Now that we have identified our problem, it's time to discuss our goal's importance. For me, writing is more than an obligation or a hobby. It's a passion. Telling stories on Wattpad has brought me joy, friendship, confidence, and an outlet to grow my craft (plus earn money) as a writer. Writing ranks pretty high on my list of important things. It's my goal to become a full-time author.
But I haven't always been a writer. I majored in Geography and spent over a decade in the military. Now I’m working on my Master’s Degree in Mental Health Counseling. I had to communicate with the people in my family about how much I value writing. Expressing how valuable writing is can also alleviate misunderstandings.
AJ's Tip: If the important people in your life aren't particularly supportive despite communication, find a writing friend (or two!). There are some great book clubs, writing groups, and mentorship programs on Wattpad to help hype you up when you feel alone. I'm a part of Bootcamp Mentors (@Bootcampmentors), and there are resources galore on our page, along with a supportive Discord channel.
Now that you've identified how important writing is, think about what gets in the way. As humans, we are wired to make the easy choice–which is why change is so difficult. We do things that make us feel good in the moment, especially when we feel overwhelmed. Perhaps you decide to watch television, go out with friends, or make brownies instead of writing, even when you have the time. Remember how important this goal is to you, and surround yourself with a hype squad to keep you on track.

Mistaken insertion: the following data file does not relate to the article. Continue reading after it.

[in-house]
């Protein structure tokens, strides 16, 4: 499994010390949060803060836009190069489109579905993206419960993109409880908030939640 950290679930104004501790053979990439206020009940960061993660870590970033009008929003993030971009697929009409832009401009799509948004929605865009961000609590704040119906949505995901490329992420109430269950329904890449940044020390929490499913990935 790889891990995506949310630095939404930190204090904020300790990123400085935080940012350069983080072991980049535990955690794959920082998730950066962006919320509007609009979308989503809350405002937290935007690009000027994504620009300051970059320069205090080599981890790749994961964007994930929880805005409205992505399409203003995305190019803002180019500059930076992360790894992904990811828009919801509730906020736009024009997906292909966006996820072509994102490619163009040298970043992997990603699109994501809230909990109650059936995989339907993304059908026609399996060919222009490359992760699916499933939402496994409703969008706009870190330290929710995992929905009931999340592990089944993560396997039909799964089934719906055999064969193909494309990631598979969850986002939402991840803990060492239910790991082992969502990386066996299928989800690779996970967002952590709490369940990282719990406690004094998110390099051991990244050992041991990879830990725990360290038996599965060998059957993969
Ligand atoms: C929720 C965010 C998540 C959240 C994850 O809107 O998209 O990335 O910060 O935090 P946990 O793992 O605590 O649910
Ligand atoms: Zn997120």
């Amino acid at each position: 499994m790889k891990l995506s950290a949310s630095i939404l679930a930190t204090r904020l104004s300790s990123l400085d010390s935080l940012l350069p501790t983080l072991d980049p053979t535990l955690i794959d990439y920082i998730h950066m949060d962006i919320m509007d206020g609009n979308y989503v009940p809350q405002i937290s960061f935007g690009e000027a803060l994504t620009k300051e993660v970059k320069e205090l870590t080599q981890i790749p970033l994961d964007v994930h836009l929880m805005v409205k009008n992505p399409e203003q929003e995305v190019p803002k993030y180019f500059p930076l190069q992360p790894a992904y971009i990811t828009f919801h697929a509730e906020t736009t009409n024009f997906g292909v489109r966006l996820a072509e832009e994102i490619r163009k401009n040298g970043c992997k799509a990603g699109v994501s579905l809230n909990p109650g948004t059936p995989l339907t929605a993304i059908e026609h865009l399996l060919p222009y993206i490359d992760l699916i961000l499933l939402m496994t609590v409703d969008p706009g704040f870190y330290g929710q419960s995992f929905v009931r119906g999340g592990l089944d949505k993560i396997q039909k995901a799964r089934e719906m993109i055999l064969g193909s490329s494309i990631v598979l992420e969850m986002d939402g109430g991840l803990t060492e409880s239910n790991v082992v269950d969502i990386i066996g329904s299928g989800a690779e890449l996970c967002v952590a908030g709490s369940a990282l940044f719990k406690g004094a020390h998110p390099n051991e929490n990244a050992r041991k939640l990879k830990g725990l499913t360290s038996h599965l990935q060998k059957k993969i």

AJ's Tip: Even if you only take advantage of that extra time a couple days a week, celebrate it as a success instead of getting down on yourself. That time spent making brownies might've spurred a new idea in your WIP!
Confidence and hope in your writing
Dr. Wood asserts that you are more likely to be successful if you are confident in your ability to change. If you don't have much confidence that you can find the extra time to write despite a busy schedule, that's okay! You can work on your self-confidence by naming some things you do well as a writer. Maybe you are awesome at character development, or your world-building is amazing. Perhaps you can make great covers and do eye-catching aesthetics. Whatever you're good at, celebrate it!
AJ's Tip: We can be our own worst enemy when it comes to self-confidence. Try saying one nice thing about your current WIP before sitting down to write. One thing that I regularly do is reread the last chapter I wrote and find a line I’m particularly proud of. This also serves the purpose of marketing my story, because I’ll use this line to make a social media graphic!
Staying motivated to write can be challenging, especially when there are so many important activities and people vying for our attention. My hope is that after reading this post, you feel more confident about your ability to stay motivated. You got this!
That's all the motivational tips I have for now! I hope to see you around Wattpad. Happy writing.
- Wood, A. (2020). The motivational interviewing workbook: Exercises to decide what you want and how to get there. Rockridge Press.